New Times and Celebrates With Three Album Release Parties">

Bonnie Riot Debuts "Backbone" on New Times and Celebrates With Three Album Release Parties

It's a Bonnie thing.
It's a Bonnie thing.
Ethan Dangerwing

On the surface, it may have seemed like garage-rocking punk troupe Bonnie Riot was out of commission last year. But judging by the feisty, full-throttle brashness of the Lake Worth four-piece's newest release, Backbone, it looks as if it just diverted all its energy into crafting a perfectly raucous follow-up album. The brainchild of lead vocalist Milly La Madrid and guitarist Luis Sanabria, Bonnie Riot formally took shape in 2009, playing plenty of shows and putting out its eponymous power-punk debut EP in 2013.

Today, New Times is debuting the first single, the title track, off Backbone. It's a song that has personal significance for La Madrid, the group's principal lyricist. "Whenever I feel weak or feel like people are trying to walk all over me, I remind myself to have a backbone and stay positive," she says.

2014 was all about keeping it low-key, according to the band's outspoken frontwoman, La Madrid. In the year that Bonnie Riot "went missing," according to La Madrid, she and Sanabria decided to revamp the lineup and pursue an effort that functioned more as a duo rather than a quintet -- like its previous iteration.

They took their time selecting musicians to round out their sound, discovering them on Craigslist. There's bassist Andrea Salamone -- Sanabria describes her as a natural, funk-driven bass player from the '80s -- and drummer Josh Pono, who, according to Sanabria, is a heavy-metal drummer who can switch to hip-hop at the drop of a dime, and guitarist Alex Yasenev.

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"In the past, we would just settle [for a musician] out of desperation," explained La Madrid. Though she and Sanabria share an apartment, the two are quick to point out that they're just roommates. They met in 2004, when La Madrid was passing out fliers in West Palm, looking for a guitarist with whom to jam. She and Sanabria have been inseparable onstage, performing together for more than ten years.

Sanabria, however, La Madrid admitted, is a "perfectionist" and has had trouble keeping a lineup together. "I know I have a strong personality," confessed La Madrid. "I will admit to having butted heads with previous bandmates, but this group is something that I take very seriously, so if someone I am playing with doesn't feel the same way, I really take offense to that."

The two couldn't be more content with their current group, the third since forming Bonnie Riot. Together with Pono and Salamone and with the help of producer Matt Garamy and his This Is Not Dead Studio, they say they finally found the band's true sound with Backbone.

The album is a bit of a departure from their debut EP, according to La Madrid. "We wanted the vocals to shine more than they did before," she explained. She credited Garamy, who mastered the record, for understanding their vision. "We wanted to hear more of the synths too and make the vocals pop, and Matt completely got what we were going for." The result is more "sexual and deliberate" than its predecessor.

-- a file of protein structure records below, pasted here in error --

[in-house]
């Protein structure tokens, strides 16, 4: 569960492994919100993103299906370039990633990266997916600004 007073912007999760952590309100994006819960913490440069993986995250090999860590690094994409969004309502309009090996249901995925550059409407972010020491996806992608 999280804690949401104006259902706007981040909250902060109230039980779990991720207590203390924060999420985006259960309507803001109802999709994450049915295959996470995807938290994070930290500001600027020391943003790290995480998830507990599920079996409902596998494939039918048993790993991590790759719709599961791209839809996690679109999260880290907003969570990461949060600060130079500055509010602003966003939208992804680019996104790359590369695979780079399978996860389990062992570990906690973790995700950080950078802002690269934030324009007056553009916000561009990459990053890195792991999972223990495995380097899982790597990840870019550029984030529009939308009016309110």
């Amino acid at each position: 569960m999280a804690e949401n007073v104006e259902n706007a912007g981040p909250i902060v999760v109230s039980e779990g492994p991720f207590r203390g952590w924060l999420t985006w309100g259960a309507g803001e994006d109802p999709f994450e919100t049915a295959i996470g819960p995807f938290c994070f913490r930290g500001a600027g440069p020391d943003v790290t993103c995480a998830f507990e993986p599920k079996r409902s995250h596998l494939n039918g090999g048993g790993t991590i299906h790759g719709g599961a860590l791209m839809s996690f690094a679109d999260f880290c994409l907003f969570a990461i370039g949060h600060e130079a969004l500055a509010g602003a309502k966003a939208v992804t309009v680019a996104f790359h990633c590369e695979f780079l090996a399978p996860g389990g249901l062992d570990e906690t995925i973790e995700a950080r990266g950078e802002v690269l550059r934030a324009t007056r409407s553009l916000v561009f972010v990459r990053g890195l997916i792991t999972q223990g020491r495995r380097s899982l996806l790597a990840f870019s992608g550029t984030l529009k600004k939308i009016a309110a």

Sanabria feels the record has a broader appeal too. "Musically, I'm kind of all over the place, like having ADD, and I wanted this record to reflect that." He describes Backbone an amalgam of different genres, that will appeal to a broader base than just indie rock. He cites track "Wreckage," and its bombastic guitar licks, as a prime example. "There are moments where we get a bit heavy, and I think it offers something even heavy-metal fans will enjoy."

 

Overall, Sanabria is most proud about the danceable nature that percolates through all seven Backbone numbers. "I'm a firm believer that if audiences can dance to a song, then it is a huge success."

La Madrid, of Peruvian descent, and Sanabria, Venezuelan, admit that their Latin upbringing influences the rhythms, but it is not intentional. "We've had fans point out that some of our songs sound really 'Spanish,' but we have never really noticed."

All in all, the two are in high spirits. They have yet to be sued by country music superstar Bonnie Raitt over the use of the name either, and they couldn't be less concerned. While the moniker is definitely a play on words on the bluesy adult contemporary diva, this group's musical output is the polar opposite on the musical spectrum. According to La Madrid, the name began as a gag that stuck, but it has taken many deeper layers of meaning. The term "bonnie" means beautiful in "another language," stated La Madrid (and we checked; it does in Lowland Scotch, where "bonnie" means beautiful, good-natured, and cheerful, and alternatively, bonny is a pet form of the Spanish word bonita [beautiful]). So in essence, it's a beautiful riot.

The band is hosting three album release parties in the tricounty area: at Radio-Active Records, 6 p.m. Thursday, January 29, 845 N. Federal Highway, Fort Lauderdale.

At Gramps, 8 p.m. Friday, January 30, 176 NW 24th St., Miami.

And at Propaganda, 8 p.m. Saturday, January 31, 6 S. J St., Lake Worth. Visit Bonnie Riot on Facebook.

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